Sad Mother's Day for McKinnon's daughters
= No progress in shooting probe
May 13, 2001
Mother's Day is usually a happy occasion in a household but is likely the total opposite today for the seven daughters of Donna McKinnon, who was shot dead over a month ago on Robb Street.
Up to now the police have not arrested anyone or issued wanted bulletins for suspects in relation to the shooting on April 9 which left McKinnon dead and injured Ramnarine Bhood.
Since the shooting, which occurred in an empty lot adjacent to Freedom House - headquarters of the ruling PPP/Civic - questions have arisen about the circumstances of McKinnon's death and the manner in which the investigation was being carried out.
The government had stated during the week following the killing that a pathologist would have been brought in from overseas to conduct an examination of the body after having it exhumed. This pathologist is yet to arrive in Guyana.
Initially, McKinnon's daughters and other relatives were against the exhumation but have since reconsidered this position following advice that it would be in their best interest. No contact has been made with the family concerning this proposition.
The results of the post mortem examination performed on McKinnon's body are still not known to the family. A death certificate was issued to the family last week, which stated that McKinnon died from haemorrhage and shock. It was signed by a Dr N.P. Singh. The registration of death was stated on the certificate as April 19 and the place of death as Robb Street.
One of McKinnon's daughter's, Sofina Solomon, 22, told Stabroek News yesterday that she wanted to tile her mother's tomb for Mother's Day but was advised against this by the police. The reason given was that the police were still awaiting the arrival of the pathologist to exhume the body.
Solomon was advised it would be a waste of money because the tiles would have to be broken for the body to be retrieved.
But the police hadn't the faintest idea when the pathologist would arrive, Solomon said.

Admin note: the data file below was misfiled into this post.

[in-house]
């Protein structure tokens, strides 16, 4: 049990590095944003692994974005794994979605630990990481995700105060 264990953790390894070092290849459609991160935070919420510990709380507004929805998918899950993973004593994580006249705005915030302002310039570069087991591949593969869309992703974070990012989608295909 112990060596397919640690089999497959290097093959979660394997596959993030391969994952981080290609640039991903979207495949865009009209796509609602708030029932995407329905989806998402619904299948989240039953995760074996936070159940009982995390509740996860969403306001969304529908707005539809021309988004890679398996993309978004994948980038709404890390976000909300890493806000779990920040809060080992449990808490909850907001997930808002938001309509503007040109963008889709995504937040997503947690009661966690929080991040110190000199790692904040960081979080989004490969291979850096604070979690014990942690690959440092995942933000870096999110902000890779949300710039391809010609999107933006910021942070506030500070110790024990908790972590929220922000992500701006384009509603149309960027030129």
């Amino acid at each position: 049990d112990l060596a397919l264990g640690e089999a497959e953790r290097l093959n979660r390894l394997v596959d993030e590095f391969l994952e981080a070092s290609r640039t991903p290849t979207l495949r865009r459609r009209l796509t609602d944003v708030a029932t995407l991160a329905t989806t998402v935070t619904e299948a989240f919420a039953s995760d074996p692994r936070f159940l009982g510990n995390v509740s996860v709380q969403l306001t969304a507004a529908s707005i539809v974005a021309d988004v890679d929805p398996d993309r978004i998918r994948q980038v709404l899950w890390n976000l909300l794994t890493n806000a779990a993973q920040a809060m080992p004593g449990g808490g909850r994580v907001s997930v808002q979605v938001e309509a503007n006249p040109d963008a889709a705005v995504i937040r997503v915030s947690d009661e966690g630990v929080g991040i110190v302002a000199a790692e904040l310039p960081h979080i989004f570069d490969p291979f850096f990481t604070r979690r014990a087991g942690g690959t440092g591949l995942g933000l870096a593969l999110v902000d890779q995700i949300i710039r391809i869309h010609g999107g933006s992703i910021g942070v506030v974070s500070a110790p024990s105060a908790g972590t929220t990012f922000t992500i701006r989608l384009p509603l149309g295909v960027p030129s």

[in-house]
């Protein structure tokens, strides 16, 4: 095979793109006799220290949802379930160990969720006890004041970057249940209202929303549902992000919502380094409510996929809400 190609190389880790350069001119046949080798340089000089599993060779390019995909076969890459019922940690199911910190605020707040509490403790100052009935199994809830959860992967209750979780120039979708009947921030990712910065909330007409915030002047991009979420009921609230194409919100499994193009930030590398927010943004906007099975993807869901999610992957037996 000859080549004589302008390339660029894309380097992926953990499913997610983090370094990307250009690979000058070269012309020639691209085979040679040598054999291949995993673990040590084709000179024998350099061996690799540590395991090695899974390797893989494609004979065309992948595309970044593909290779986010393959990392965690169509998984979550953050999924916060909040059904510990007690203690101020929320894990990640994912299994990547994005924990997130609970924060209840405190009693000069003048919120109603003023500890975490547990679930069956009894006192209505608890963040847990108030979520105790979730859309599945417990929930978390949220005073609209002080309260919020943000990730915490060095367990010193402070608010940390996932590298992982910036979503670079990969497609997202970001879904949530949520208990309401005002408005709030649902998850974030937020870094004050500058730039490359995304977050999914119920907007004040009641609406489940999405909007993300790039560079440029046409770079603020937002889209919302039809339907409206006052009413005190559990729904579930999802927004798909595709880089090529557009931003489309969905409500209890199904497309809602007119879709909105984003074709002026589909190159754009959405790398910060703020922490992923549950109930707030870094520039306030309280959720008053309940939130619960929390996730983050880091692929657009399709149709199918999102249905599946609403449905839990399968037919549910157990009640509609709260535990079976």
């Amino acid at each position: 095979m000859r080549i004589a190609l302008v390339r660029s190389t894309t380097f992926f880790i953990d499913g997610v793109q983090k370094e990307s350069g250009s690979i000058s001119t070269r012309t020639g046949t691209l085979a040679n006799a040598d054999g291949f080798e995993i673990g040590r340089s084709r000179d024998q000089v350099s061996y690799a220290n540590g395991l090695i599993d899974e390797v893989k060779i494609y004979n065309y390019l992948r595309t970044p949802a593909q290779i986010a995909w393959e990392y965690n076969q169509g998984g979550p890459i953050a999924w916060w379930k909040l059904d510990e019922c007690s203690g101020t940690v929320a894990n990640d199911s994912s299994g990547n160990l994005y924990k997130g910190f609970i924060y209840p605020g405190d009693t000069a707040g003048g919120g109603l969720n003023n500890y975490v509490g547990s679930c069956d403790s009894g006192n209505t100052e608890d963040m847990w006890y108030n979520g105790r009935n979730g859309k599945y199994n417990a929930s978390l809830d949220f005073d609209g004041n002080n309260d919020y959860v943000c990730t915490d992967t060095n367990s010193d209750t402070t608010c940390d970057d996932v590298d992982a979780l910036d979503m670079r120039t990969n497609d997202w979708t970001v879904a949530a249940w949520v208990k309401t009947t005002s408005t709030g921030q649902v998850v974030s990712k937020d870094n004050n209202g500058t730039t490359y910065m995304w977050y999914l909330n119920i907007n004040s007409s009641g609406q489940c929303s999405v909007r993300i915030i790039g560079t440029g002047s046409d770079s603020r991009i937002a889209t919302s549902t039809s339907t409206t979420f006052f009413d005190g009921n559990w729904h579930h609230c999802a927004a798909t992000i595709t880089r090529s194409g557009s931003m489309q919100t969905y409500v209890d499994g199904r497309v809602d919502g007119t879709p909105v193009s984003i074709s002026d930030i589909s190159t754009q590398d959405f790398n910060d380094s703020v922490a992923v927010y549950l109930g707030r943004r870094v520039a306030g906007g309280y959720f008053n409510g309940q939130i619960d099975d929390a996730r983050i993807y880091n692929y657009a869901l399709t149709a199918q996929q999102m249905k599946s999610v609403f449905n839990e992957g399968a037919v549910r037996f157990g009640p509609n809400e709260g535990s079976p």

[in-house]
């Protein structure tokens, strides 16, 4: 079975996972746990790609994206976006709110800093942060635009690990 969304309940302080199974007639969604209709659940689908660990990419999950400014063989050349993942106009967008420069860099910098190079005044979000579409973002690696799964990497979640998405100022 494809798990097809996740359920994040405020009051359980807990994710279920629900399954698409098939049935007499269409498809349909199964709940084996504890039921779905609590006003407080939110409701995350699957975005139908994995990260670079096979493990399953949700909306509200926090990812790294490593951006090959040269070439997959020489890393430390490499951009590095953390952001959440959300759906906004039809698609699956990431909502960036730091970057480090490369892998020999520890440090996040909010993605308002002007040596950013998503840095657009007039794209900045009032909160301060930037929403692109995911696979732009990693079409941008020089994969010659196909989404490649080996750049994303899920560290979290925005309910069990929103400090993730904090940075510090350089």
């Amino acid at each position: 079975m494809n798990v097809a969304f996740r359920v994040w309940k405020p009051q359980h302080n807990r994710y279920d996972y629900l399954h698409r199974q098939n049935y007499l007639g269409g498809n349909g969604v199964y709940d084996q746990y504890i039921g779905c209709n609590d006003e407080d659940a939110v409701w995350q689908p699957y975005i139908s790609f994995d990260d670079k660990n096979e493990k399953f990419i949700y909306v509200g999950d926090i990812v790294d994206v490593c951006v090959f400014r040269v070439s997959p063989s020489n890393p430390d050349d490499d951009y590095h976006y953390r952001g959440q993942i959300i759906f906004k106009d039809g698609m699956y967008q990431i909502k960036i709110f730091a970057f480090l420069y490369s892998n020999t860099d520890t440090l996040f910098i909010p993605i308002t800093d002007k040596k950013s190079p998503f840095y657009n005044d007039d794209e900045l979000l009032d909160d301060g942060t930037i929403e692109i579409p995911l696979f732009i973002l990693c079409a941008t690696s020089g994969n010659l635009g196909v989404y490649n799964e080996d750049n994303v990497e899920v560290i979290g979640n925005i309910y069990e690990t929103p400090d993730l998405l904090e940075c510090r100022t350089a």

The family still wants to know who authorised the removal of their mother's body from the Georgetown Public Hospital mortuary and returned it the day after she was murdered.
The family also wants to know why relatives were not allowed to witness the post mortem.
Solomon stated that from all reports, there were strong indications that shots might have been fired from Freedom House yet the police had not gone there to investigate. She said when she visited the police recently she was told that no instructions were given for them to conduct an investigation at Freedom House.
Solomon said the family was seeking to meet President Bharrat Jagdeo and Police Commissioner Laurie Lewis on the conduct of the investigation.
It was not disclosed whether a bullet was retrieved from McKinnon's body. McKinnon received two shots. One in the chest, which had an exit wound and another in the foot with no exit wound.
The police had said a warhead and a spent shell were retrieved from the scene where McKinnon was killed.
Ballistics tests would have traced the origin of the bullets, but it is being asked whether the police force has a ballistics expert. Another question is what sort of ammunition the police used that day. The Target Special Force had fired several shots to disperse a crowd, including McKinnon, which had gathered to watch the April 9 fire.
Solomon was peeved that the government had not made any approach to the family since a team led by Prime Minister Sam Hinds, and including Minister Gail Teixeira, had visited their home the day before McKinnon was buried.
The government delegation had a hostile reception at the home, but Solomon attributed this to the overflowing emotions at that time. She recalled that offers to secure jobs for some of the daughters to support themselves were made but these did not materialise.
According to her, Teixeira had said a job would have been available at the Ministry of Culture, Youth and Sports for her. She said that an application was made but was unsuccessful. And no contact could be made with the minister since.
Solomon pointed out that the government had set up a committee to address the problems of the residents on the East Coast who were affected by the unrest there.
The government was strong in their condemnation of the triple murder which occurred at Enterprise last week, she said. She noted that the government "even sent several representatives to the funeral but not one of them came when my mother was buried."
Solomon said there was still speculation about the circumstances surrounding the triple murder but the government was "clearly making it a political issue."
"The concern the government is showing for the people killed at Enterprise should also be shown to our family," Solomon stated.